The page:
The biggest things I had to deal with in calibration were adjusting brightness and contrast. This projector is an absolute light cannon! After calibration on my 120-inch-diagonal Stewart Filmscreen StudioTek 100 screen (1.0 gain), I was getting about 54 foot-lamberts in Normal lamp mode and 38 ft-L in Eco mode! I had to bring down the contrast control quite a bit just to get the projector down to about 30 ft-L, which is twice as bright as my reference projector in typical use. Clearly, the 2045 is intended to perform well in high ambient light conditions, which is an increasingly common application today.
That said, this kind of brightness obviously comes at the cost of contrast, and to say the black level was a bit more elevated than what I’m used to is an understatement. I measured the projector’s contrast capability with my Minolta T-10 meter, which gave me a native contrast (no dynamic iris) of about 600:1 and a dynamic contrast of 5,600:1 (all calibrated contrast ratios). That’s a far cry from my reference projector but about what I’d expect from an LCD-based projector at this price point. I don’t think anyone would be considering this kind of projector for reference contrast performance. If you’re really concerned about it, you could always add one or multiple neutral density filters to bring the black level down without hurting the overall contrast performance.
The Picture’s So Bright, I Gotta Wear Shades
I spent about two weeks with the Home Cinema 2045, and overall I had a great time. It isn’t every day I get a projector that makes my 120-inch screen look bright like a flat-panel TV. Sure, I wasn’t as enamored with the projector’s blacks and contrast, but after some brief time with the Epson—well, let’s just say it’s amazing what we can get used to. While I was pretty impressed by the extreme brightness of the image, fatigue did set in on occasion. I am simply not accustomed to an image that big with that much average brightness all the time.
Still, even outside of a high ambient light application, I can fully understand why some users might want to up their brightness for a home theater system. Everything looks much more vibrant and punchy when you’re staring at a screen that’s pumping out 30-plus ft-L. Animation, in particular, excelled with the Epson, and recent Blu-ray releases like Shaun the Sheep and Inside Out provided great examples of what a bright image can bring to the table. Colors take on a whole new level of realism and pop, and fine detail shines through even more. I can only imagine what this level of brightness looks like on a projector with a state-of-the-art lens.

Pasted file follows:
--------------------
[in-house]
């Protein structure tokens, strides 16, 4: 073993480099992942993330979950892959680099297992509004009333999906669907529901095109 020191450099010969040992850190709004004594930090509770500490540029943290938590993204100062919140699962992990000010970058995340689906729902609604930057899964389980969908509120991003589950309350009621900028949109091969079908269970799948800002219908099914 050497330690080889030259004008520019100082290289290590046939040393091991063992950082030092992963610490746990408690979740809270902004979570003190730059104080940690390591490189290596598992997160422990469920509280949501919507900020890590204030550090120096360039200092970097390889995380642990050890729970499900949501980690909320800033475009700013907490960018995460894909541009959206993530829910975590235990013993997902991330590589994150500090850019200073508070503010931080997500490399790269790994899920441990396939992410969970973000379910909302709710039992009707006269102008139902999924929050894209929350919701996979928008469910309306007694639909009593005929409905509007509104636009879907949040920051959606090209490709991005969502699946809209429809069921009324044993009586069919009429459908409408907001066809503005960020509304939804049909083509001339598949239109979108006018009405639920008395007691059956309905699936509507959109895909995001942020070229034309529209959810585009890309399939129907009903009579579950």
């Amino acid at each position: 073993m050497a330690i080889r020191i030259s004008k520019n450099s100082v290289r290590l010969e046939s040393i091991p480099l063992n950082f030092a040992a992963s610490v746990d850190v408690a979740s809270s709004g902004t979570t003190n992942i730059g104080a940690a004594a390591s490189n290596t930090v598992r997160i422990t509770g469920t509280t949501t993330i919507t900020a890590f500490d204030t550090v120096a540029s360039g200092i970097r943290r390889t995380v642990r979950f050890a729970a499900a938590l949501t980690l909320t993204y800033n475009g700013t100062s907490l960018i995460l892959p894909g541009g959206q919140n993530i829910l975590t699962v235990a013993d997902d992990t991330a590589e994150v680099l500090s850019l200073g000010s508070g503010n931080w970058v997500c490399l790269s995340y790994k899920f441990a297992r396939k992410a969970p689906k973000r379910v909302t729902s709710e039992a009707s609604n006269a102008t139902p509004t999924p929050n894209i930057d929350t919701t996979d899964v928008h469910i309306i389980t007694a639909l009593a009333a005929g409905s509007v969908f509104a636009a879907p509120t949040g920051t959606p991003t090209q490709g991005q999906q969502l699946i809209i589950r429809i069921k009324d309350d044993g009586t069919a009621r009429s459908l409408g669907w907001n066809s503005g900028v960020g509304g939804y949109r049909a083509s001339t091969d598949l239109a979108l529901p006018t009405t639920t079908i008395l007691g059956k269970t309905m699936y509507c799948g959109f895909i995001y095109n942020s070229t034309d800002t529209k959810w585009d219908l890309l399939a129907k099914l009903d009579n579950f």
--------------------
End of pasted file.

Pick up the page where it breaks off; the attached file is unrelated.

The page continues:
And, speaking of the lens, it’s worth noting again that while this was my main misgiving in the initial setup, it was rarely a problem with actual program material. Motion resolution at 1080p gives you some wiggle room when it comes to overall sharpness, and the Epson never appeared dull or blurry. The best Blu-rays in my collection still looked fantastic.
Having the MHL HDMI input was also a treat. Being able to control my Roku streaming stick directly made browsing with my streaming library a breeze. But there was also a down side: With such a bright image, all of the inherent limitations of streaming source material were even more obvious, from banding in the dark parts of the image to compression artifacts around fine details in the bright spots. There’s honestly no room for error at this level of light output. That said, less picky eyes won’t have an issue, and not everyone is throwing an image of this 10-foot-diagonal size.
But where high brightness might not work well with lower-quality content, 3D is another matter. Typically, the biggest gripe we see with 3D reproduction on any projector is a lack of image brightness. But this projector’s high lumen output is a true blessing for 3D aficianados. This is the first projector that gave me a very comfortable viewing experience even in low lamp mode. Like most LCD-based displays I’ve seen, there was some minor ghosting in difficult 3D images, but no more than what I typically see from non-DLP displays. Because of the display’s relatively lower contrast, darker 3D images didn’t fare as well as on higher-end projectors that I’ve tested. But bright and colorful animation looked fantastic.
Finally, I’d be remiss if I didn’t point out some of the other lifestyle applications this projector brings to the table. After a couple of weeks with it, I couldn’t help but wish I had it at a younger age so I could connect my game console to it and throw a massive image on the wall to enjoy. With its shorter throw and insane light output, this thing gives you tremendous flexibility and an image that looks way better than what you’d expect for the price. I would also love something like this for summer nights in the backyard, watching movies from a sheet hung on the house or on a cheap outdoor screen. The built-in audio output (or speaker) makes it pretty easy to get something up and going.
Serious Bang for the Buck
The Epson PowerLite Home Cinema 2045 is one of the better values I’ve seen in projection in some time. It connects to a wide range of sources; coupled with its portability, this makes for some exciting projection possibilities I rarely consider. While it may not be the best projector for delivering plummeting black levels in a black-pit home theater, it will light up a large screen without blinking an eye, even with modest ambient room light. The Epson would be on my short list for an inexpensive projector for allaround family use— and it has given me a lot to think about as my young ones get older and start pleading for sleepovers, video games, and more. If you’re on a budget or just need something that might be able to do it all, give this one a look.
VERDICTWhat it lacks in size, it makes up for in features. The Home Cinema 2045 packs a wallop for the dollar, delivering a bright and accurate image from a wonderfully portable unit.
SPECSDimensions (WxHxD, Inches): 11.69 x 9.8 x 4.7 • Weight (Pounds): 7 • 3D Glasses: $99 each • Video Inputs: HDMI 1.4a (2), composite video (1), D-sub 15-pin (1), USB (1).